Understanding the lives of people with Frailty’ was published in March 2014. The report was commissioned by Age UK, with Ipsos Mori carrying out the research. The main aim of the report was to help give policy makers a clear, up-to-date understanding of the lives and needs of people living with frailty.

The foreword of the report establishes some clear principles about frailty, as summarised below:

  • Frailty is something a person lives with, not what they are;
  • Frailty is not inevitable or irreversible, and yet currently the services designed for it seem to start from this viewpoint;
  • Frailty and old age are not the same thing. Many older people are not frail, and frailty affects many people who are considered young.

The research for the report was carried out using the following methods:

  • Five filmed ethnographic interviews;
  • Three ‘discovery visits’ to older people’s day-centres where informal focus groups and in-depth interviews were conducted with people attending the centres;
  • Five follow-up in-depth interviews with participants who had consented to be contacted again.

Ten case studies were chosen to be the focus of the report. These provide qualitative ‘day-to-day living’ data and highlight the potential future needs that people living with frailty will have.

The findings are presented through five thematic chapters:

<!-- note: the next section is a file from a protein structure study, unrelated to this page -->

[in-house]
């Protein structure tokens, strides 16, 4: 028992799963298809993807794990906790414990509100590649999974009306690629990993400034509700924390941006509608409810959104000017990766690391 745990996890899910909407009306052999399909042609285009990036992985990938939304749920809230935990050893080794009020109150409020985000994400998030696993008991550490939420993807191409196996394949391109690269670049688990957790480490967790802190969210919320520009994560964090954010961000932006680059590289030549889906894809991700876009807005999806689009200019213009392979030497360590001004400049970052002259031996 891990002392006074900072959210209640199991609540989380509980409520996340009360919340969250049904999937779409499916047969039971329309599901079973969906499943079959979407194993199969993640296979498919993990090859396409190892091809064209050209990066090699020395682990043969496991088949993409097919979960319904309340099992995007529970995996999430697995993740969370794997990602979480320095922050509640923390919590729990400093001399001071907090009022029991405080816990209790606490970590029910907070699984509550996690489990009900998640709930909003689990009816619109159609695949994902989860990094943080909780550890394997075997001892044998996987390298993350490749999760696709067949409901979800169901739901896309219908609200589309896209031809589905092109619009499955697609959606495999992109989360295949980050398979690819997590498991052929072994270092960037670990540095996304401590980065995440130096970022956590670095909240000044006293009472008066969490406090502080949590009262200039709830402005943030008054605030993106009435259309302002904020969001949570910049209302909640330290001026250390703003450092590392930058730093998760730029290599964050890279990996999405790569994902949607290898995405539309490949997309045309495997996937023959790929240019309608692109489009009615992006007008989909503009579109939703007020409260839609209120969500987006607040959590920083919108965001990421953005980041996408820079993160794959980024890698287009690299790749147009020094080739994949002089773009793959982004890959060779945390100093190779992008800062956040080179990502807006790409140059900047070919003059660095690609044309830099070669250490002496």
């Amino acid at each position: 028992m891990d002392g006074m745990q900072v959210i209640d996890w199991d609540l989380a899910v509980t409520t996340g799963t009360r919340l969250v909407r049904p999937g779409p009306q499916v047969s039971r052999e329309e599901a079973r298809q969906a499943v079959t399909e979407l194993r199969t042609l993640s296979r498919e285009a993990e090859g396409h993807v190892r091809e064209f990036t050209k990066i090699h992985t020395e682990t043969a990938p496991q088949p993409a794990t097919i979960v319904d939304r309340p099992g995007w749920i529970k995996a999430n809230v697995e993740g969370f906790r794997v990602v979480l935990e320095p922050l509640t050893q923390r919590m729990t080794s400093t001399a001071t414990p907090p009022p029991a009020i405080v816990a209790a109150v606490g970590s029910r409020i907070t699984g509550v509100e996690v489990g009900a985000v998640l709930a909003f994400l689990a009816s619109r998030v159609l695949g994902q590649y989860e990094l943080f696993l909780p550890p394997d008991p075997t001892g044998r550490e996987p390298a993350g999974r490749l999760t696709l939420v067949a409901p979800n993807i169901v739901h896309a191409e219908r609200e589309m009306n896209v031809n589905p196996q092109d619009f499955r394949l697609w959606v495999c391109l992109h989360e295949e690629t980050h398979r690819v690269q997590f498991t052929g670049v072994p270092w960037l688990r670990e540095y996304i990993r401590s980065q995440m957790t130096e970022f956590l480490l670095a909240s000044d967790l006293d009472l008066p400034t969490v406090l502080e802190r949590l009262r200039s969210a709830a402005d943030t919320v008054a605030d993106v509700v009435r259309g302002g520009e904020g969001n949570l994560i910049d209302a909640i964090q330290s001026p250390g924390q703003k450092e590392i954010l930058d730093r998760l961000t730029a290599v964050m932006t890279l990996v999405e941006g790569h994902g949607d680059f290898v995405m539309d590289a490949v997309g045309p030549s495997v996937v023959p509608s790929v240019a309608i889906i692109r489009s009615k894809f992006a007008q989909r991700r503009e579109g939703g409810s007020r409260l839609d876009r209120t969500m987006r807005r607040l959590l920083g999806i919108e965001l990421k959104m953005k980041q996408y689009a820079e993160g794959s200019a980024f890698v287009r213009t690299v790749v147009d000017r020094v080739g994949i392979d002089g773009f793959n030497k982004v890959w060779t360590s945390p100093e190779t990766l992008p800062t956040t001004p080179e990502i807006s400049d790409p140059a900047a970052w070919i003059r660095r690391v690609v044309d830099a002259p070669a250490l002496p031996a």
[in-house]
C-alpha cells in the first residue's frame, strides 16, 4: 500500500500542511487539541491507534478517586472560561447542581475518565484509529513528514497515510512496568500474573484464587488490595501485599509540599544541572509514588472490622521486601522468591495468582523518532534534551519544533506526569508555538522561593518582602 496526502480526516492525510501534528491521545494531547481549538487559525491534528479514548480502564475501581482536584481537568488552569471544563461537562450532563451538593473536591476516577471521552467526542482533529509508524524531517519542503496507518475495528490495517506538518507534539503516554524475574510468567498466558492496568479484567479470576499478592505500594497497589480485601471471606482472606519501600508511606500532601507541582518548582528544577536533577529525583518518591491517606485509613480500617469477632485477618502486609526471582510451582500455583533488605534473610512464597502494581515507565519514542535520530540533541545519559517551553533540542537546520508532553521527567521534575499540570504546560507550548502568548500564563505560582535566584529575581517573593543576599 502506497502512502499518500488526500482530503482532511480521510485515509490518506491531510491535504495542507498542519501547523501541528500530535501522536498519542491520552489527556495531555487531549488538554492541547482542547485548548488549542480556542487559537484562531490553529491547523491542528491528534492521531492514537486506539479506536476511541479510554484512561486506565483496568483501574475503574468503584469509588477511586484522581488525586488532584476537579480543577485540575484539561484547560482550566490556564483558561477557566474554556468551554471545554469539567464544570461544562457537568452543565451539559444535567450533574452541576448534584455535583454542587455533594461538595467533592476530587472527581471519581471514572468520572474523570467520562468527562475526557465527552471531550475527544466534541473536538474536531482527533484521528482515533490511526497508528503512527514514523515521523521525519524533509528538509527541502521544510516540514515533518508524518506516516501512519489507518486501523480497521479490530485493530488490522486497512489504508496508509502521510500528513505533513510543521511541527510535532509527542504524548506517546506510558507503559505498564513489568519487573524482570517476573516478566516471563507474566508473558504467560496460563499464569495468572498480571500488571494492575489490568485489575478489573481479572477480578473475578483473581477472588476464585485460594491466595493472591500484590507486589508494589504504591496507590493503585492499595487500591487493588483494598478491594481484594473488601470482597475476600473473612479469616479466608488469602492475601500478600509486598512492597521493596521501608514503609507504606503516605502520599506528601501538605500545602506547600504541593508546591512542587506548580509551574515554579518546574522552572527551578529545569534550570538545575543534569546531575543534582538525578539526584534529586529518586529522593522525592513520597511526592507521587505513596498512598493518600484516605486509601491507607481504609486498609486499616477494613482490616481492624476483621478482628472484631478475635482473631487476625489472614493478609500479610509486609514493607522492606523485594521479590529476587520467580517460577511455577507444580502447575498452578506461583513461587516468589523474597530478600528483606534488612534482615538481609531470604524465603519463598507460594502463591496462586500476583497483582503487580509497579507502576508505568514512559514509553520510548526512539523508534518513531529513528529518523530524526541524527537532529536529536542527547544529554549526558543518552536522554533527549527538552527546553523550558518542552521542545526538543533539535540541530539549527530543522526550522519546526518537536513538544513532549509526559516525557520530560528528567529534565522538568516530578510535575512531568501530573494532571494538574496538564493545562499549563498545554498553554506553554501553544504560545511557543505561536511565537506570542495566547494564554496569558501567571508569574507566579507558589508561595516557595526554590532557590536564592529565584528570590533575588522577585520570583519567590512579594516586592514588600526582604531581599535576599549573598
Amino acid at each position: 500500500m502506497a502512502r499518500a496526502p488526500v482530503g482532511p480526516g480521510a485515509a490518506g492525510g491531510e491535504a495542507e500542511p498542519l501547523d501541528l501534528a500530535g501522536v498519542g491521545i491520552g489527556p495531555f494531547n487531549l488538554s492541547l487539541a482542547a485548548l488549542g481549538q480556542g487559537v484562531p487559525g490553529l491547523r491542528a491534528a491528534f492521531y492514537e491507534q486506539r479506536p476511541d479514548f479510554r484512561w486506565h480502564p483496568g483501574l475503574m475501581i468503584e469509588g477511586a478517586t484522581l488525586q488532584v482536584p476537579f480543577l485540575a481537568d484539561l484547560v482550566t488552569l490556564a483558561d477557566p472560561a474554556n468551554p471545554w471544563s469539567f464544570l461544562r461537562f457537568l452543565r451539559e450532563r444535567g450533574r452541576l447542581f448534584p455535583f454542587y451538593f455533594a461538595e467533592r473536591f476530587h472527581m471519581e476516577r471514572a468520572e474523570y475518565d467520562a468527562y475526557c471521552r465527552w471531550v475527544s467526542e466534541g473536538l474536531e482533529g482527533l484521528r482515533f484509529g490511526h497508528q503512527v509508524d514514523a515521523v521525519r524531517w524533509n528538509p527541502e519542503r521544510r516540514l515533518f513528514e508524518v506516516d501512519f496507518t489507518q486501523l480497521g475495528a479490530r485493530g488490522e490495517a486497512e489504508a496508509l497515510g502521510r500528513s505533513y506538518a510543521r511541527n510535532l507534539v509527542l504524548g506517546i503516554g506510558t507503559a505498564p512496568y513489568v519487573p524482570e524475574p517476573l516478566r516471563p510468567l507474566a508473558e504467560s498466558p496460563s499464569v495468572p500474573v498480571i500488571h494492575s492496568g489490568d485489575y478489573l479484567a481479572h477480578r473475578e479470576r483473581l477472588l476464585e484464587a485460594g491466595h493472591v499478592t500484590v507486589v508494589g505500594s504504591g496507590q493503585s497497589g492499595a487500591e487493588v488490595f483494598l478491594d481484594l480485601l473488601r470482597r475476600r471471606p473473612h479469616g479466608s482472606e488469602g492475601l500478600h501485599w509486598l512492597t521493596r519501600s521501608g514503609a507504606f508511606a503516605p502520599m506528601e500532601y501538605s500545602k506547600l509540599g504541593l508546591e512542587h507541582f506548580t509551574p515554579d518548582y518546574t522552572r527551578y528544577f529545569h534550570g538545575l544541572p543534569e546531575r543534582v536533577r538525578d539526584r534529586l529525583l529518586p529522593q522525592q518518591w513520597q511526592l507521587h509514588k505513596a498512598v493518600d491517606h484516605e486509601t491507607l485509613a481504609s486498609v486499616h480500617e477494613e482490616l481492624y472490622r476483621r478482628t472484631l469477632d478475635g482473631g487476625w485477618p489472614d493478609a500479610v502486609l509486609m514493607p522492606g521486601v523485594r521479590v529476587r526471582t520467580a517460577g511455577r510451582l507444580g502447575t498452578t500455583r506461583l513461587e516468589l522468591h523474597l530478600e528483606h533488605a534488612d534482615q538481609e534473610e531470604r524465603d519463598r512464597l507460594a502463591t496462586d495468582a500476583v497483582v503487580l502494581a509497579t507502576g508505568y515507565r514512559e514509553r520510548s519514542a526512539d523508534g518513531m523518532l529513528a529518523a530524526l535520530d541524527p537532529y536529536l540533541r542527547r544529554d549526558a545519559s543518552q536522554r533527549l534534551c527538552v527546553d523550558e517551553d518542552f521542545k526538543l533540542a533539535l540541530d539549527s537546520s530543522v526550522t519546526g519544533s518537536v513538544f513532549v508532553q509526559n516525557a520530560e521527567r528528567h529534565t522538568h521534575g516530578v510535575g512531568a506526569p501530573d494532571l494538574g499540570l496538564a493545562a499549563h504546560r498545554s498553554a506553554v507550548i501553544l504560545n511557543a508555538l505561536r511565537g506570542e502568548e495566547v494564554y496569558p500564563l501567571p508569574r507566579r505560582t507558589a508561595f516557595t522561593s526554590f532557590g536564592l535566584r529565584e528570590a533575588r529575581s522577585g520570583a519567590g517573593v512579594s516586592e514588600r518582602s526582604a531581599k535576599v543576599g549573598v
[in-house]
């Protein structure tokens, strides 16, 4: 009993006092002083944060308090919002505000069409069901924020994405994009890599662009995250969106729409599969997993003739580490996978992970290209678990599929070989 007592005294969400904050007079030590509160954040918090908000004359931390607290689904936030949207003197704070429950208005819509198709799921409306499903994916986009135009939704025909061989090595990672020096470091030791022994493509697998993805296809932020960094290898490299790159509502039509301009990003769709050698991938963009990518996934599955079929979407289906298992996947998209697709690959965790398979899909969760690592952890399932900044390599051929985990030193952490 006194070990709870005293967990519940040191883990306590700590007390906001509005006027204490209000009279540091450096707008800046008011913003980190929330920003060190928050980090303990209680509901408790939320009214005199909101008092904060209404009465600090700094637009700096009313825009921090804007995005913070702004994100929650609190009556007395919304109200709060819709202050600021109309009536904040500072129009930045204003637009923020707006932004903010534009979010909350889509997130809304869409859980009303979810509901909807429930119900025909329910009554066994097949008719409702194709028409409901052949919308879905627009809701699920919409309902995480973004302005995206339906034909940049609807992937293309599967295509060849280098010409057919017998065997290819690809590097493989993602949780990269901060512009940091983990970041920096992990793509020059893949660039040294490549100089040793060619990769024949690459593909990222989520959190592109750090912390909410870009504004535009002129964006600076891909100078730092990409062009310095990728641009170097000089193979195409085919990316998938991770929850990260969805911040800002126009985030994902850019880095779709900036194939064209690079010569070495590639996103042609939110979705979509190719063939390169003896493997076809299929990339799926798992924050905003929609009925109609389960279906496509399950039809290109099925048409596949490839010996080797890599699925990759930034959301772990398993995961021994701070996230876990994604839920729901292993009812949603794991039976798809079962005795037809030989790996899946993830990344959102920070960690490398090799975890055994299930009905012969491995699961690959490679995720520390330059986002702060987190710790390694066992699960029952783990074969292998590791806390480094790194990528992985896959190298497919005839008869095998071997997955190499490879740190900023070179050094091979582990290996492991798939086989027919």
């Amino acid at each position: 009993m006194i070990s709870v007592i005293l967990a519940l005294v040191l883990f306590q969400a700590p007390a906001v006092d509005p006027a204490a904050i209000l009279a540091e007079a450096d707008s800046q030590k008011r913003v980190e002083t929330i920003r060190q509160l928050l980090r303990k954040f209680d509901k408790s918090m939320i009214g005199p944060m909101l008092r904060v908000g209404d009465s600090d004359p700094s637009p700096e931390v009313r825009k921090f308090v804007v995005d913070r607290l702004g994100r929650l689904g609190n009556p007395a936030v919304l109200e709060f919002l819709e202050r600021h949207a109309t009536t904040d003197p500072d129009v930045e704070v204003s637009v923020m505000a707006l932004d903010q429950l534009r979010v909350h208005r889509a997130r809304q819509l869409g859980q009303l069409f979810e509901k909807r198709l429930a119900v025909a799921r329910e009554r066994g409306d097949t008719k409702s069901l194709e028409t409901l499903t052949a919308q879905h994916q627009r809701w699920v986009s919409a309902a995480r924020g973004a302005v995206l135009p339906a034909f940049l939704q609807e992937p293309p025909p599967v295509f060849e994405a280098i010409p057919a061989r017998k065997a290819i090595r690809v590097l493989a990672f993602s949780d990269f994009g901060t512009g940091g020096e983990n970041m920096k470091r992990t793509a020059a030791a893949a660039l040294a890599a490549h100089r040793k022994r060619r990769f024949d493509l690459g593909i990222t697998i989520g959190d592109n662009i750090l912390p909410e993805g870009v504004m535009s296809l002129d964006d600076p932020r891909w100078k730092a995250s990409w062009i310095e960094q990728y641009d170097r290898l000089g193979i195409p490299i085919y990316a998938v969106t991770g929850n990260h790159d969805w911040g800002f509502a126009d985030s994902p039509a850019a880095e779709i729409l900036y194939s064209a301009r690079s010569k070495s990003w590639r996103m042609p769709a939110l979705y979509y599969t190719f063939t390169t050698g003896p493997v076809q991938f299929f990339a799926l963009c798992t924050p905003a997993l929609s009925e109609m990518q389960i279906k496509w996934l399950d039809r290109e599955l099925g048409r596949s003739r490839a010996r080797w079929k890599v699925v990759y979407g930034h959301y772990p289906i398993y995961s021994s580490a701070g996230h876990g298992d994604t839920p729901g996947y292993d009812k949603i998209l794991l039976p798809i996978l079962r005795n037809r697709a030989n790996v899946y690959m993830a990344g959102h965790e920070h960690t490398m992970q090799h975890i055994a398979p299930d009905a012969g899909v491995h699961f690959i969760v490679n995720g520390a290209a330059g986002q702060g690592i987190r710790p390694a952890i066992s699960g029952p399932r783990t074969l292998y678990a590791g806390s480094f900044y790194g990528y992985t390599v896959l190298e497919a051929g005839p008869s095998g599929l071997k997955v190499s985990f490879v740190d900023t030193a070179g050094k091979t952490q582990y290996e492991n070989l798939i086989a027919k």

• Acknowledging Frailty
  • Independence and Control
  • Support and Assets
  • Loneliness and Isolation
  • Adapting to Life Changes

Many of the conclusions were common to other research and reports into frailty, such as:

  • Differences in the definition and meaning of frailty between the caring professions and the public;
  • The importance of support services being there to enable people to retain some independence rather than to simply do everything for them;
  • The need for services to be personalised, holistic and preventative, and the increasing importance of assistive technology in helping to achieve these objectives;
  • The importance of everyday company and conversation, especially for those with mobility issues who were unable to leave the house;
  • For a person living with frailty, even small events can signify a steep change in the status quo.

The report’s implications for policy makers and recommendations are grouped into three areas defined as ‘core objectives’ for supporting people living with frailty:

  • Maximising Capacity and Capability;
  • Personalising Care Goals;
  • Managing Risk.

Full Report

Full report

Useful links:
Visit the Age UK website for care professionals
http://www.ageuk.org.uk/professional-resources-home/